Crisis has not derailed globalisation

As we draw near to the end of the first quarter of a new decade, I realise I've spent much of my time this year recapping how Starwood survived the economic challenges of 2009. Now, I am excited to put these events in the past and focus on what is to come for our company and industry in 2010 and beyond.

In the near term, I believe we have reason to be optimistic about the state of the industry and the global economy. For example, at Starwood, we saw leisure travel come back last fall. And now we are seeing the return of business travel with occupancy levels getting back to pre-crisis levels in many markets. It's clear that companies are out there going after the topline again. That's good news for Starwood, for business destinations throughout the Middle East and for the recovery overall.

We can also be optimistic because at Starwood we're seeing continued opportunity to grow our hotels, create jobs and enhance infrastructure in markets around the world. This year alone, we will open more than 80 hotels, which will add 12,000 new jobs to the global economy when the world needs them most. And that is on top of the more than 12,000 we created last year.

Now, I can't say we won't see a new set of challenges this year – or that all industries or markets can expect full recovery. I can, however, say that while 2010 may not look like the hotel industry's high point in 2007, it won't look anything like 2009 either – and that is something for which we can all be thankful.

Looking beyond this year, long-term secular trends represent an outsized opportunity for global hotel brands and globally minded markets. When I look at these trends, I am bullish about our industry's prospects in the Mideast and around the world.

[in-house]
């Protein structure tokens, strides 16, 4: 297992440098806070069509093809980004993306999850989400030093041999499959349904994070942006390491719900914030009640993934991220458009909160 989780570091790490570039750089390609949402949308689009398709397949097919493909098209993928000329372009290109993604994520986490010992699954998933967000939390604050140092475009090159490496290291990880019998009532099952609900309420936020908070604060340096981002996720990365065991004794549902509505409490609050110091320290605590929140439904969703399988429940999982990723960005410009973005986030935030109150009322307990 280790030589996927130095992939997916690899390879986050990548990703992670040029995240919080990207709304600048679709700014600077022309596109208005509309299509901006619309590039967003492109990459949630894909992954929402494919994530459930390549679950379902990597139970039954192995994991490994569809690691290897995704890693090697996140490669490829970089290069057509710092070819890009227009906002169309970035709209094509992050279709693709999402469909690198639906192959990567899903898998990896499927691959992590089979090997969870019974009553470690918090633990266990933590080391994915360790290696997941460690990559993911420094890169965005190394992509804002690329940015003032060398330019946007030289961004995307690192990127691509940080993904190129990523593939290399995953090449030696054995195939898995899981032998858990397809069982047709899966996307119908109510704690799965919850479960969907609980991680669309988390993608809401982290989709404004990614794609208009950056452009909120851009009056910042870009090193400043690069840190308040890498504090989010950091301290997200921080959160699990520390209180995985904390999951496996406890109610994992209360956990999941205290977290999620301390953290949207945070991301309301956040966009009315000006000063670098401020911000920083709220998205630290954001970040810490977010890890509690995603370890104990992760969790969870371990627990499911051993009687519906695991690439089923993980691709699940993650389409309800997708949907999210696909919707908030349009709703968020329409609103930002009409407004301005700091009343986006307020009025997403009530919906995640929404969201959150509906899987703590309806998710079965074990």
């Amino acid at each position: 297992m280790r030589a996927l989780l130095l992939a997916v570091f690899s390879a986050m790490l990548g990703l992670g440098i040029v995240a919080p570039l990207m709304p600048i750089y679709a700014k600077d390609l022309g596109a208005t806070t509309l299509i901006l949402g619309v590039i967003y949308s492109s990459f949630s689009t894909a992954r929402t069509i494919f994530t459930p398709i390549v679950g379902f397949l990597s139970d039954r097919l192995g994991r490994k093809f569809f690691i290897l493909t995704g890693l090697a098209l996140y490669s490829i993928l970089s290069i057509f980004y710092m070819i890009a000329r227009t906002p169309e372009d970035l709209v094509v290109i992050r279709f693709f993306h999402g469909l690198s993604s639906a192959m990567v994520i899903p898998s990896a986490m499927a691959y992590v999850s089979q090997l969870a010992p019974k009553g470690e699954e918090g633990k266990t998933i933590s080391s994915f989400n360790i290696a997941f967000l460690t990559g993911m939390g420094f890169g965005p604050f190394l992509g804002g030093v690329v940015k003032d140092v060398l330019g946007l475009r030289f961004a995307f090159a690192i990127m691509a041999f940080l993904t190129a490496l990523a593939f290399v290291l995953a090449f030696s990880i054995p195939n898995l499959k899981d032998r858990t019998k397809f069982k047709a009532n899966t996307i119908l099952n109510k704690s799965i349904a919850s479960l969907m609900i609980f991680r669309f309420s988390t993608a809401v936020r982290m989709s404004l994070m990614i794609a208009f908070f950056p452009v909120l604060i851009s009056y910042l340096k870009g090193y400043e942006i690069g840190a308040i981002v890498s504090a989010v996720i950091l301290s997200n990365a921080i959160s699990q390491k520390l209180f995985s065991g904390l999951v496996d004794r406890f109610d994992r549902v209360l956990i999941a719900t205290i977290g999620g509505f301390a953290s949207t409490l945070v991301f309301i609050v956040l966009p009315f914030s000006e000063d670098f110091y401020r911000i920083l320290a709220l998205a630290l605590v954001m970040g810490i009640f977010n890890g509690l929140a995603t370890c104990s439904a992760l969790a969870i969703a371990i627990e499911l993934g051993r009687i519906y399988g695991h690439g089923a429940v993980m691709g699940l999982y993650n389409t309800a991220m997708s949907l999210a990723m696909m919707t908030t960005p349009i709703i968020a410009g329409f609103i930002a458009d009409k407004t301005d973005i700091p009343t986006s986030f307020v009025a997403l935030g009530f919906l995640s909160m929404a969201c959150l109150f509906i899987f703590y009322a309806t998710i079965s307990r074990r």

Fundamentally, we have to remind ourselves that the financial crisis did not derail the unstoppable forces of globalisation, capital flows, emerging middle class and the demand for infrastructure. Secular changes will create more business and leisure travel to and from less developed markets as three billion people are seeing a rise from poverty to prosperity over the course of a generation.

Nowhere is that better exemplified than in China and India. In fact, by 2015, 400 million Chinese and Indians will have significant incomes to travel abroad. And by 2020, the Chinese will generate more than 100 million outbound trips a year.

When travellers from these rapidly emerging markets begin to travel internationally, they will look for destinations with solid infrastructure, ample airlift and best-in-class hotels. This has profound implications for both the Middle East and Starwood as we both work to attract these travellers by building the attractions and hotels they seek.

Fortunately, at Starwood we are not starting from the ground up as we look to grow in the Middle East. We first entered the market in 1966, and today, we are an established leader here with 50 hotels around the region from Bahrain to Yemen. Looking ahead, we see great opportunity and are committed to more growth with development planned in key cities such as Abu Dhabi, Doha and Dubai. Over the next five years, we plan to open nearly 20 hotels in the Mideast, further solidifying our position as the market leader and industry innovator. While the Sheraton and Le Méridien flags are already well known here, we are now delighted to debut exciting new hotel brands to the Middle East as we recently did with W Hotels in Doha and the launch of Aloft Hotels in Abu Dhabi.

We are also seeing meaningful expansion of our luxury portfolio with new St Regis hotels and resorts in Doha, Abu Dhabi, Bahrain and Dubai, as well as new hotels and resorts under The Luxury Collection flag, including the recent re-branding of the iconic Grosvenor House in Dubai, marking the debut of the brand in the UAE. And we look to continue to grow our Four Points by Sheraton brand with four new hotels in development.

For Starwood, these new hotels mean increased access to the growing number of travellers who seek the one-of-a-kind experiences only the Middle East can offer. And for the Middle East, these new properties will bring additional infrastructure and career opportunities, while further enhancing the region's reputation as one of the world's premiere destinations.

The writer is President and CEO of Starwood Hotels & Resorts. The views expressed are his own


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